Good times at the Dakota Five-O

Long time, no post, eh?  Well, most know that the last 8 weeks or so have been building up to a long weekend of good times in Spearfish, SD.  And the Dakota Five-O delivered!

Anyone that knows me, knows that I love to analyze stuff.  Heck, I over analyze stuff.  What might be stressful, tedious analysis for one person might actually be thrilling for me.  I think I’m pretty good about not letting analysis clutter the fact that I’m having a damn good time on the bike.  Fortunately, being surrounded by the right people makes the pain of racing even more enjoyable, and that was the highlight of my Labor Day weekend racing experience.

So aside from this little tidbit, I’m saving the “analysis” for a later post: In 2010, I had a great day and finished a best ever 4:25, 28th place overall.  In 2011, I had a day that didn’t “feel” as great and finished in 4:29, 32nd place in a bigger overall field.  A good day.  Four minutes difference, negligible, perhaps.  Fought cramps a bit more this year.  Interestingly, I hit Aid #2 in exactly 2:12, both years.  In 2010, I urinated once; in 2011, twice.  Maybe there’s my extra time?  Who knows.  As in every year, I’m all smiles at the finish.

Rox & I love taking people to new trails, new races, new experiences, and Dakota Five-O was the perfect place for it.  Omaha, and Nebraska in general had a host of folks targeting this event as their longest mtb race ever, or even their first mtb experience outside of the Psycowpath Series.  I do enjoy trying to be a source of honest (admittedly biased) advice and encouragement for people who are getting stoked on cross country mountain biking!  Watching others weekends, and races, unfold was just as rewarding as any result I was going to capture, so indulge me as I share my contemplative perspective on their efforts.

First, the kids.  What can I say?  Youthful exuberance sometimes rips into some gnar with little regard for consequences.  Sometimes contagious enthusiasm trumps skill.  Alas, that’s how we learn and get better.  Cole Skiba and Buddy Houts both crashed out, the latter with a seriously taco’ed front wheel.  Good news, I think they’re both hooked on technical singletrack.  Hot damn!  Cole’s anticipation, questions, and energy had me pretty stoked for him to do well, and he probably would have without the crash.  While some would crash and decide to hate mountain biking, I think Cole is already looking for more challenging/rocky singletrack action. And Buddy is on the lookout for a sweet new wheel, or maybe a whole new bike, with disc brakes!  Sweetness.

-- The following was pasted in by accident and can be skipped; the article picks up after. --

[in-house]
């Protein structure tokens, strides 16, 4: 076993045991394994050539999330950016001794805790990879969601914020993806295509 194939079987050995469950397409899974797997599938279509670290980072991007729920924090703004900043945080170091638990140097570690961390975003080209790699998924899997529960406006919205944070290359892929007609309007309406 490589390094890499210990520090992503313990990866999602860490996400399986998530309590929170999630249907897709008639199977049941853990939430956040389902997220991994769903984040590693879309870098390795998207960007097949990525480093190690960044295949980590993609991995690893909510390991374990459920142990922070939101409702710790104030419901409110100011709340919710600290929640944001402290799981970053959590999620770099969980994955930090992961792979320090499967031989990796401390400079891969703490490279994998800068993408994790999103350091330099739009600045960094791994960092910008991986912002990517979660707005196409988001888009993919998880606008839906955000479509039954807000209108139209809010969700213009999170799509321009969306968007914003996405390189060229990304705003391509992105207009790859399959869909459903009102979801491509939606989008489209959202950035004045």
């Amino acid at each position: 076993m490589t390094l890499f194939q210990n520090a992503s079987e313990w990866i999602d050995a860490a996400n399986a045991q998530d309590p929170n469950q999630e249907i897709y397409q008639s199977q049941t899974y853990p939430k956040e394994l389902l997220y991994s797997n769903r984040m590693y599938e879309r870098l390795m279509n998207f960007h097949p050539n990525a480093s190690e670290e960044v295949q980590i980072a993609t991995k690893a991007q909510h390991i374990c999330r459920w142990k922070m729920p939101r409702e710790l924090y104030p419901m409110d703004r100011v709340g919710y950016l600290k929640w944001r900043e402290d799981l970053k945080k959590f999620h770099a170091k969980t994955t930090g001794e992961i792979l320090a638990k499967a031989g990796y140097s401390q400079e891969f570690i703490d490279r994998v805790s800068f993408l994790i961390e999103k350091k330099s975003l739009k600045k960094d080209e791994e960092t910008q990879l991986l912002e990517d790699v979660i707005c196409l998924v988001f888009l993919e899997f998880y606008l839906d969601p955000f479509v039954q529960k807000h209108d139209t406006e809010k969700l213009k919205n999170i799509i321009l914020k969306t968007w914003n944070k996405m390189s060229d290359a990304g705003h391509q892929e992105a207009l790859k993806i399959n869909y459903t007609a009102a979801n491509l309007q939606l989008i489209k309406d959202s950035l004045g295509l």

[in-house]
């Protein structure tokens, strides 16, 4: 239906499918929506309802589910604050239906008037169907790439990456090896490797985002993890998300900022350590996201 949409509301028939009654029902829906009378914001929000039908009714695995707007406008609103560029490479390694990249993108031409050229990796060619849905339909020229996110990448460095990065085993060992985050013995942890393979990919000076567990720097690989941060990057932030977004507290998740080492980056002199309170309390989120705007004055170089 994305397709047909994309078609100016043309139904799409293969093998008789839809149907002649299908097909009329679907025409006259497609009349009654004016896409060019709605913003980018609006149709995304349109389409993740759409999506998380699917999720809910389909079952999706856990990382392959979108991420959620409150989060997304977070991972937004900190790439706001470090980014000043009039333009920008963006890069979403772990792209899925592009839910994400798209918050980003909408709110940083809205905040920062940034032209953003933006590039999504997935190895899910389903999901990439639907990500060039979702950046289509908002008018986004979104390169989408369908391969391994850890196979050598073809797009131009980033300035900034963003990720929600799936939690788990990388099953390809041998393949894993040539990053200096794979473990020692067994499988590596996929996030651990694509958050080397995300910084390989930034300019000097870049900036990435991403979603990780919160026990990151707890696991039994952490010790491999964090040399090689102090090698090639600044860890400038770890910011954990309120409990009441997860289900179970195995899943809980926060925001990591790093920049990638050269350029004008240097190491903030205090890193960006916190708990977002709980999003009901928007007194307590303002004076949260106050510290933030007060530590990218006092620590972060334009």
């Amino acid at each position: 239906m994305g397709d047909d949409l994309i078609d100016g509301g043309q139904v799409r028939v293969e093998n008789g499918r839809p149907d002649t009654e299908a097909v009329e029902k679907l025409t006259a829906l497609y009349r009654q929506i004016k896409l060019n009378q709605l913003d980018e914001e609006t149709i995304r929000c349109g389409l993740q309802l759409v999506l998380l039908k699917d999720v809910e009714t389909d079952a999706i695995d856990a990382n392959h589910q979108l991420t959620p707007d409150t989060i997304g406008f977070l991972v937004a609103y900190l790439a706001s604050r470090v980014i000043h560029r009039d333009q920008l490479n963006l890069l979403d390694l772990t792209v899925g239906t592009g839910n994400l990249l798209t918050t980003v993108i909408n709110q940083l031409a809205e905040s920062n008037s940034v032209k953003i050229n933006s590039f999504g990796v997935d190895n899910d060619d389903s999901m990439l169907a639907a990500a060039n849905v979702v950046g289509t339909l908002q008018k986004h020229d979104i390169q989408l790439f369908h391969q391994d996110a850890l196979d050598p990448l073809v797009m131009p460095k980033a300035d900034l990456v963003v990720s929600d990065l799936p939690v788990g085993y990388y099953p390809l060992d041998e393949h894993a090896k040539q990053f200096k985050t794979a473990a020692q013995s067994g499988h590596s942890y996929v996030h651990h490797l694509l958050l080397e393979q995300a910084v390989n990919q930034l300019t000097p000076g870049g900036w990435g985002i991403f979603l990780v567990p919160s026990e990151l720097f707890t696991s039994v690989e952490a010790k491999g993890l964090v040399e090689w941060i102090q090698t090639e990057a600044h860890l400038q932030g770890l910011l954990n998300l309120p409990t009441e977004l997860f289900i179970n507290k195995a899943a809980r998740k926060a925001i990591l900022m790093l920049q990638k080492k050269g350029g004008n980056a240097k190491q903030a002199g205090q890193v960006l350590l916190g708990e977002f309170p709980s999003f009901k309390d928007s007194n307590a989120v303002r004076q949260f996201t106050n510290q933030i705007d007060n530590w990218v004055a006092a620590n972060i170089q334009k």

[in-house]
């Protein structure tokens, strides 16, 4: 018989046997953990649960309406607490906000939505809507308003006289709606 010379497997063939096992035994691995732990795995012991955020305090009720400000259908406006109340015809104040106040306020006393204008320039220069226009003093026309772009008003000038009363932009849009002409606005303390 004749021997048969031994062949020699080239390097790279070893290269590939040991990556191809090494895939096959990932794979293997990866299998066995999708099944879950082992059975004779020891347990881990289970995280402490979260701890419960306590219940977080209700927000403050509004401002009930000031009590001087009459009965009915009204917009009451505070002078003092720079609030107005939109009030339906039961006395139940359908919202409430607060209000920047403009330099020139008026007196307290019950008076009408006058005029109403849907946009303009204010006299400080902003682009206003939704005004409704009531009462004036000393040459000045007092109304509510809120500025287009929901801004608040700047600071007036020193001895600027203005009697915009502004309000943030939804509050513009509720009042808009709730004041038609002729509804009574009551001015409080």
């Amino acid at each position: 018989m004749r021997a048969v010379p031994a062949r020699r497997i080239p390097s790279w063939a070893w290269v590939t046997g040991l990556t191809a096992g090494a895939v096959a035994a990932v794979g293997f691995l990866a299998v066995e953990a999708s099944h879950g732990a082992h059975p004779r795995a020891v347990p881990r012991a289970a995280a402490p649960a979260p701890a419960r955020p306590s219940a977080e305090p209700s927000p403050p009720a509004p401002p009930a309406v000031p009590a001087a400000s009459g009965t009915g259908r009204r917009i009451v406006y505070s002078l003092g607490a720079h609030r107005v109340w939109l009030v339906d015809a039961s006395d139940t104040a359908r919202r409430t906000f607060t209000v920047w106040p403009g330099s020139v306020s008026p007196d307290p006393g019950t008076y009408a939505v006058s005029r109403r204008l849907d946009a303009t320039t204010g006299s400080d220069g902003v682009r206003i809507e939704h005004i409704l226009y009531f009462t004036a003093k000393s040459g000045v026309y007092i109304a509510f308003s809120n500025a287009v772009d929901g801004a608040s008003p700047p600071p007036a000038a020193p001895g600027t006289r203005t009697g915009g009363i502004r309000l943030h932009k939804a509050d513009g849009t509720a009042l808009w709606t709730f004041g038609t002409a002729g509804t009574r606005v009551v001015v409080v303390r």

Rob Skiba seemed to be balancing all week on the knife edge of cautious optimism and utter terror.  I don’t think either he nor Cole had ever experienced rocky singletrack before.  I think Rob’s accomplished more than most by just lining up at an event like that.  Rob’s not exactly built like an endurance racer (though he’s becoming more so every week), and he knew that this was a stretch.  It takes some courage and confidence to put yourself out there for this, to make the lifestyle/habit changes he’s made and jump in with both feet.  I mean, you don’t see me lining up next week to play linebacker, do you?  He made it to aid 2, and after a ribs-bruising crash, road gravel back to the start finish.  Even cutting the course to get home safely, Rob admitted this was the best & hardest effort of his mtb career– nice.  It only gets better, my friend.

Larry Kintner has done this race many times, and aside from a few flats, put in another stellar performance.  I think what makes his consistent performance year in, year out, is that he makes sacrifices to train that would turn the rest of us into mere weekend riders.  He gets up at 4am and trains nearly every weekday.  Before work, before father and husband duties kick in.  His son Scott was great to hang out with around our campsite, and I hope Scott isn’t too scarred by my sense of humor.

At the backwards Swanson race Aug 13, Carly Thomsen showed up and did her first bike race, ever.  Why?  Because she had signed up for the Dakota Five O!  Why did she ever sign up for that?  She was inspired watching Race Across the Sky at Filmstreams last fall, and decided to try a mountain bike race, and thought that 50mi seemed a better option than Leadville’s 100.  Um, yeah.  Then she raced Maskenthine, 2nd bike race ever, 2 laps, about 10mi.  Nice.  If she was ever nervous about Dakota, you couldn’t tell amongst her constant running of the mouth.  She finally stopped talking at the race start, and managed to finish within her time goal.  “I can’t believe I just did that!” You just did.  Believe it. Rock!

Similar story: Todd Eyberg’s been doing endurance mtb rides for a couple years now, and his wife April is often resigned to handing up water bottles or holding down the folding chairs while Todd’s out enjoying himself.  No more!  She signed up months ago, and went on some awfully long rides in early August to prepare.  She’ll probably admit she’s more of a runner, but dang, she pulled it off.  Now, Todd destroyed his previous time and finished the course in 4:39 (damn near Cat 1 time?).  Yet his accomplishment was a fraction of the anticipation and hope he displayed waiting for April to come in.  Would she finish, or hitch a ride in the back of truck? Would she be ok?  Would she come back to hate mountain biking, and rocky singletrack, and her husband?  Was she going to hate Rox & I for selling her Rox’s old sweet race bike?  No way! She rolled in, tired but smiling, huge sense of accomplishment.  I think she might do it again!